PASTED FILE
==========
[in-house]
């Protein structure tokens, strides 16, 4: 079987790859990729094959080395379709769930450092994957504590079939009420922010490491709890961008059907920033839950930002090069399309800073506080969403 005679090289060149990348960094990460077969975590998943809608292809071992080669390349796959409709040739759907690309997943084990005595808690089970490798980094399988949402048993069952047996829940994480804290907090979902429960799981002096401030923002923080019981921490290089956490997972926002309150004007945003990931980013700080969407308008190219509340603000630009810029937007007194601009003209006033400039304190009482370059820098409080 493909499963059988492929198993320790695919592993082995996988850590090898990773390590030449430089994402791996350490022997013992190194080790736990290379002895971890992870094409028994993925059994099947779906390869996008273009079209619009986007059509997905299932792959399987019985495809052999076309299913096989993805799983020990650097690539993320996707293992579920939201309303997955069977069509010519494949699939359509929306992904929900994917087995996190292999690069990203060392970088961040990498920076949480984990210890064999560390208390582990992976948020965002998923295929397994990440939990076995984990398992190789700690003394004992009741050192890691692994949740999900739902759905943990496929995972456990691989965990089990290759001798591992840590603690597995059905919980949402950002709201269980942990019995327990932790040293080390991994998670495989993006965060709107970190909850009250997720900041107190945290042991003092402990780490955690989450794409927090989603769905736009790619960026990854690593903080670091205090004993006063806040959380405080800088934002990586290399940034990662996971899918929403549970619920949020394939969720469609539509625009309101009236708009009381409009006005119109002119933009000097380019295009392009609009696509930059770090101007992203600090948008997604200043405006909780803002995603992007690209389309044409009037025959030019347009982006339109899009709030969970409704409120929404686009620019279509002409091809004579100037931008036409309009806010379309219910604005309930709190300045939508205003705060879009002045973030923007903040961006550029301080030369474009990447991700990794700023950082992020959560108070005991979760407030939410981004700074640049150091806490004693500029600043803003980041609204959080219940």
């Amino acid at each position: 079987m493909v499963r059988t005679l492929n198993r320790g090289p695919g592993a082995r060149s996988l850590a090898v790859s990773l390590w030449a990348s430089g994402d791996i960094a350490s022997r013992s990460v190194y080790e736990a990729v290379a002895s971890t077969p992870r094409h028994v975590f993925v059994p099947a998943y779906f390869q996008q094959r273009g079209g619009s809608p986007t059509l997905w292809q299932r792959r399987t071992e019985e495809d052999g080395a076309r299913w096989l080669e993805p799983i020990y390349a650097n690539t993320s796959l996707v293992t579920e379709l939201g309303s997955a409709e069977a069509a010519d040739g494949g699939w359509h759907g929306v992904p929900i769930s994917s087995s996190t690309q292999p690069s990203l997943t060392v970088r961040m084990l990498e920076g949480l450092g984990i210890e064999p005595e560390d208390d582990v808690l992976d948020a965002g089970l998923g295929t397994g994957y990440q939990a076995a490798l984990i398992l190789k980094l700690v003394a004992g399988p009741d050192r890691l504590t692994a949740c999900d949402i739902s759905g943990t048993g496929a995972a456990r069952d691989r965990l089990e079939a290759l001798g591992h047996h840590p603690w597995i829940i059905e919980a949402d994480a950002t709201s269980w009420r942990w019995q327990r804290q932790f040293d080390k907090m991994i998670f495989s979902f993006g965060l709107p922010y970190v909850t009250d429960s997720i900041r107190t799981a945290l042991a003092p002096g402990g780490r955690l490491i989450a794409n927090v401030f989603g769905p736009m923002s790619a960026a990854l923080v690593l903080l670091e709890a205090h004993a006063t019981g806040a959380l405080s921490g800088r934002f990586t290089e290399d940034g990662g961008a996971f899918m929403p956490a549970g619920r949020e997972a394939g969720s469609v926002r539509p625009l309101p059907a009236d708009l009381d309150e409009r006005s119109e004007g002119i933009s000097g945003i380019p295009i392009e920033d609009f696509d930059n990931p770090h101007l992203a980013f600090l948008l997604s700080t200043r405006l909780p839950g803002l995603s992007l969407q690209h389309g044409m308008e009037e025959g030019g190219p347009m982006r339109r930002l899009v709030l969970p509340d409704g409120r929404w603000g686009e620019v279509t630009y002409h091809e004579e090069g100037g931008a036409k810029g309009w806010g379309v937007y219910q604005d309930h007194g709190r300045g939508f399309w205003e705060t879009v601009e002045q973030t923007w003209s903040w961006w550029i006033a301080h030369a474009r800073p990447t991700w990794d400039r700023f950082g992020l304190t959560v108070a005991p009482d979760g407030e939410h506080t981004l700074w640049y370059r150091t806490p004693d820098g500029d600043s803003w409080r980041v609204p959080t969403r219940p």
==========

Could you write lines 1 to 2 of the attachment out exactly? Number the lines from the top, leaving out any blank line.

[in-house]
């Protein structure tokens, strides 16, 4: 079987790859990729094959080395379709769930450092994957504590079939009420922010490491709890961008059907920033839950930002090069399309800073506080969403 005679090289060149990348960094990460077969975590998943809608292809071992080669390349796959409709040739759907690309997943084990005595808690089970490798980094399988949402048993069952047996829940994480804290907090979902429960799981002096401030923002923080019981921490290089956490997972926002309150004007945003990931980013700080969407308008190219509340603000630009810029937007007194601009003209006033400039304190009482370059820098409080 493909499963059988492929198993320790695919592993082995996988850590090898990773390590030449430089994402791996350490022997013992190194080790736990290379002895971890992870094409028994993925059994099947779906390869996008273009079209619009986007059509997905299932792959399987019985495809052999076309299913096989993805799983020990650097690539993320996707293992579920939201309303997955069977069509010519494949699939359509929306992904929900994917087995996190292999690069990203060392970088961040990498920076949480984990210890064999560390208390582990992976948020965002998923295929397994990440939990076995984990398992190789700690003394004992009741050192890691692994949740999900739902759905943990496929995972456990691989965990089990290759001798591992840590603690597995059905919980949402950002709201269980942990019995327990932790040293080390991994998670495989993006965060709107970190909850009250997720900041107190945290042991003092402990780490955690989450794409927090989603769905736009790619960026990854690593903080670091205090004993006063806040959380405080800088934002990586290399940034990662996971899918929403549970619920949020394939969720469609539509625009309101009236708009009381409009006005119109002119933009000097380019295009392009609009696509930059770090101007992203600090948008997604200043405006909780803002995603992007690209389309044409009037025959030019347009982006339109899009709030969970409704409120929404686009620019279509002409091809004579100037931008036409309009806010379309219910604005309930709190300045939508205003705060879009002045973030923007903040961006550029301080030369474009990447991700990794700023950082992020959560108070005991979760407030939410981004700074640049150091806490004693500029600043803003980041609204959080219940």